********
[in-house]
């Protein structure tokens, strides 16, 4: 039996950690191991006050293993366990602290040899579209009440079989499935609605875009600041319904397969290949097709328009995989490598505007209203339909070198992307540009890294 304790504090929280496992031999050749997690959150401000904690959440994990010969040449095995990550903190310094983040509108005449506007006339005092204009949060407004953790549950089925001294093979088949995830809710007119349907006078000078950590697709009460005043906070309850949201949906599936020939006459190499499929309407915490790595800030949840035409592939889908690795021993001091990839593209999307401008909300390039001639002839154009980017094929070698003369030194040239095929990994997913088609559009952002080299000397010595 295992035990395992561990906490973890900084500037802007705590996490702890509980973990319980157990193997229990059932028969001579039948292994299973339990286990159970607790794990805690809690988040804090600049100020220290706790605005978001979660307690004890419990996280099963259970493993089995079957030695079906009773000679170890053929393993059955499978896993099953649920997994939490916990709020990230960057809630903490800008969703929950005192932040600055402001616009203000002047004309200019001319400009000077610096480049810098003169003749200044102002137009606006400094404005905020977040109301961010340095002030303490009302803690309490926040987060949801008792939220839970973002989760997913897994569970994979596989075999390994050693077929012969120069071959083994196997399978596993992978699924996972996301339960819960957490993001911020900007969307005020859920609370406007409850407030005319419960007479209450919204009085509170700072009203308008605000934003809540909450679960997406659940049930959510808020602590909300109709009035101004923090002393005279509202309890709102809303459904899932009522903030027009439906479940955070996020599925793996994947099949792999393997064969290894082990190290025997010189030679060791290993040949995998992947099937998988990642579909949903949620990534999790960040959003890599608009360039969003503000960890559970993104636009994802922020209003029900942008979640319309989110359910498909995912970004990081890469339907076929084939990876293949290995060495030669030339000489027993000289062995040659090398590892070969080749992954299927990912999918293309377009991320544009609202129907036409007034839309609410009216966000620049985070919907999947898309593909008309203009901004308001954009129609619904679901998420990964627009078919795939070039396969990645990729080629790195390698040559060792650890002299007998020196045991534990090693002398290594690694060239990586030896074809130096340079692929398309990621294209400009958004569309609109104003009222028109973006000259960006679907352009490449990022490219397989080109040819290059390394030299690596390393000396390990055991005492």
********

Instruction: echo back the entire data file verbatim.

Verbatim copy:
[in-house]
């Protein structure tokens, strides 16, 4: 039996950690191991006050293993366990602290040899579209009440079989499935609605875009600041319904397969290949097709328009995989490598505007209203339909070198992307540009890294 304790504090929280496992031999050749997690959150401000904690959440994990010969040449095995990550903190310094983040509108005449506007006339005092204009949060407004953790549950089925001294093979088949995830809710007119349907006078000078950590697709009460005043906070309850949201949906599936020939006459190499499929309407915490790595800030949840035409592939889908690795021993001091990839593209999307401008909300390039001639002839154009980017094929070698003369030194040239095929990994997913088609559009952002080299000397010595 295992035990395992561990906490973890900084500037802007705590996490702890509980973990319980157990193997229990059932028969001579039948292994299973339990286990159970607790794990805690809690988040804090600049100020220290706790605005978001979660307690004890419990996280099963259970493993089995079957030695079906009773000679170890053929393993059955499978896993099953649920997994939490916990709020990230960057809630903490800008969703929950005192932040600055402001616009203000002047004309200019001319400009000077610096480049810098003169003749200044102002137009606006400094404005905020977040109301961010340095002030303490009302803690309490926040987060949801008792939220839970973002989760997913897994569970994979596989075999390994050693077929012969120069071959083994196997399978596993992978699924996972996301339960819960957490993001911020900007969307005020859920609370406007409850407030005319419960007479209450919204009085509170700072009203308008605000934003809540909450679960997406659940049930959510808020602590909300109709009035101004923090002393005279509202309890709102809303459904899932009522903030027009439906479940955070996020599925793996994947099949792999393997064969290894082990190290025997010189030679060791290993040949995998992947099937998988990642579909949903949620990534999790960040959003890599608009360039969003503000960890559970993104636009994802922020209003029900942008979640319309989110359910498909995912970004990081890469339907076929084939990876293949290995060495030669030339000489027993000289062995040659090398590892070969080749992954299927990912999918293309377009991320544009609202129907036409007034839309609410009216966000620049985070919907999947898309593909008309203009901004308001954009129609619904679901998420990964627009078919795939070039396969990645990729080629790195390698040559060792650890002299007998020196045991534990090693002398290594690694060239990586030896074809130096340079692929398309990621294209400009958004569309609109104003009222028109973006000259960006679907352009490449990022490219397989080109040819290059390394030299690596390393000396390990055991005492």